Ministry retreat a big success


SEABROOK ISLAND — The first annual diocesan retreat for directors of religious education and youth ministers was held at Camp St. Christopher on May 19-21. Called “Renew and Rejoice,” it was such a success that a retreat is going to be de rigueur for all such ministers.

“Basically, a renewal is something that every parish minister needs. They get physically tired and spiritually drained,” said Paul Schroeder, director of evangelization, initiation and catechesis for the Diocese of Charleston. “An annual retreat is going to be required for certification for DREs.”

The retreat one selects needn’t be the diocesan one, according to Schroeder, but he has no difficulty in recommending it. Both he and Jerry White, diocesan director of the Youth and Young Adults Ministry Office who co-sponsored the retreat on the Seabrook Island beach, said that Renew and Rejoice was centered on prayer but that some of the great moments occurred in between prayers.

“I loved the times when a group of ministers were just sitting around laughing, telling stories about what happened during the year and sharing spiritual moments,” Schroeder said.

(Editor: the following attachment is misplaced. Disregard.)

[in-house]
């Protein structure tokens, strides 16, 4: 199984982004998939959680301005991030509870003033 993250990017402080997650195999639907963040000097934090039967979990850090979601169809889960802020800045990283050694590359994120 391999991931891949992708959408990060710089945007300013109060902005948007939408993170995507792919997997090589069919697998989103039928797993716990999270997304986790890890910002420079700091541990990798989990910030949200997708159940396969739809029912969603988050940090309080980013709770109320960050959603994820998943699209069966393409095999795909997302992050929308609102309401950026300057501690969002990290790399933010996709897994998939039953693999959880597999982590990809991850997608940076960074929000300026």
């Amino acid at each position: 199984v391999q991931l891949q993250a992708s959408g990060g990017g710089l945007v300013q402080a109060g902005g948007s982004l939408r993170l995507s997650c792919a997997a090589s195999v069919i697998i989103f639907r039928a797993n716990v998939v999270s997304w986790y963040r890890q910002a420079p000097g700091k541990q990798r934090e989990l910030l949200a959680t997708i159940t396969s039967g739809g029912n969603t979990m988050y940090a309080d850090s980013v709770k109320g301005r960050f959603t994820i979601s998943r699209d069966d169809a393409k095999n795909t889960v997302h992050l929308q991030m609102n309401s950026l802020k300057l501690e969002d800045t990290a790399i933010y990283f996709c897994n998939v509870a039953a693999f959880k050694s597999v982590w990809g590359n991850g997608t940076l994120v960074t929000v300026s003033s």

White agreed: “It was a time to look back at what God has done in their lives, time to take a breath.”

The retreat was hosted by Kathleen Hendricks, a director of religious education from the Diocese of Colorado Springs. Both diocesan directors said that she was “fabulous.” The deanery coordinators from the Midlands and Piedmont deaneries contracted with Hendricks to lead their catechist formation day at the beginning of the next school year.

Msgr. E. Christopher Lathem, dean of the Coastal Deanery, celebrated Mass for the retreatants on Thursday, and Hendricks presented reflections or small group sharing at certain times, but schedules were flexible and no attendance was required at anything. The concept was open-ended, with no expectation that a minister would give up her walk on the beach if that was what she wanted at the time. Some of the 14 ministers who attended brought along their spouses; some even had children with them. It all added to the relaxed, family atmosphere that permeated the beach retreat.

“The setting and pace (of the retreat) were conducive to relaxation and spiritual rebuilding,” White said. “The youth ministers loved it and are already talking about next year.”

Camp St. Christopher, owned and operated by the Episcopal Diocese of South Carolina, was a popular choice for the annual retreat, so the one scheduled for next year will be held from May 31 to June 2 at the same place.